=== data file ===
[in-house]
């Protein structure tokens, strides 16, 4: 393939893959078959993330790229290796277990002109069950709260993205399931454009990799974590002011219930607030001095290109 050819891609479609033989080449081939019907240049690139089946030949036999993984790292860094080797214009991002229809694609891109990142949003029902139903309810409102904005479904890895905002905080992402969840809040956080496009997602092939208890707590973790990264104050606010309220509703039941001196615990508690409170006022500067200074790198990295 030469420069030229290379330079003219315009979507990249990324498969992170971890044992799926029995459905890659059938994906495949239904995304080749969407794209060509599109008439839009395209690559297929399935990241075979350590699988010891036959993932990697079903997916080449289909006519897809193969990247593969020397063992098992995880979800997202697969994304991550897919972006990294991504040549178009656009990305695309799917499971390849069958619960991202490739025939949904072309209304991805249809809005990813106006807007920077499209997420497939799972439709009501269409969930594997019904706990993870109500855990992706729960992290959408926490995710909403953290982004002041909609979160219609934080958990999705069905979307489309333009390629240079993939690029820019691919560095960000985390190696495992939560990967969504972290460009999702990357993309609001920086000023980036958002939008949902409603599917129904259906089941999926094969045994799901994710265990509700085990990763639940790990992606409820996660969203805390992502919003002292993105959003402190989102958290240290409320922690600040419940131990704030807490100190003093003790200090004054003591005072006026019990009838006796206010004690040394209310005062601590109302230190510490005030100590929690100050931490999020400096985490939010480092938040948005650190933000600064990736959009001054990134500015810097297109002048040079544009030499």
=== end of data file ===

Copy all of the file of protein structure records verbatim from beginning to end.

[in-house]
């Protein structure tokens, strides 16, 4: 393939893959078959993330790229290796277990002109069950709260993205399931454009990799974590002011219930607030001095290109 050819891609479609033989080449081939019907240049690139089946030949036999993984790292860094080797214009991002229809694609891109990142949003029902139903309810409102904005479904890895905002905080992402969840809040956080496009997602092939208890707590973790990264104050606010309220509703039941001196615990508690409170006022500067200074790198990295 030469420069030229290379330079003219315009979507990249990324498969992170971890044992799926029995459905890659059938994906495949239904995304080749969407794209060509599109008439839009395209690559297929399935990241075979350590699988010891036959993932990697079903997916080449289909006519897809193969990247593969020397063992098992995880979800997202697969994304991550897919972006990294991504040549178009656009990305695309799917499971390849069958619960991202490739025939949904072309209304991805249809809005990813106006807007920077499209997420497939799972439709009501269409969930594997019904706990993870109500855990992706729960992290959408926490995710909403953290982004002041909609979160219609934080958990999705069905979307489309333009390629240079993939690029820019691919560095960000985390190696495992939560990967969504972290460009999702990357993309609001920086000023980036958002939008949902409603599917129904259906089941999926094969045994799901994710265990509700085990990763639940790990992606409820996660969203805390992502919003002292993105959003402190989102958290240290409320922690600040419940131990704030807490100190003093003790200090004054003591005072006026019990009838006796206010004690040394209310005062601590109302230190510490005030100590929690100050931490999020400096985490939010480092938040948005650190933000600064990736959009001054990134500015810097297109002048040079544009030499």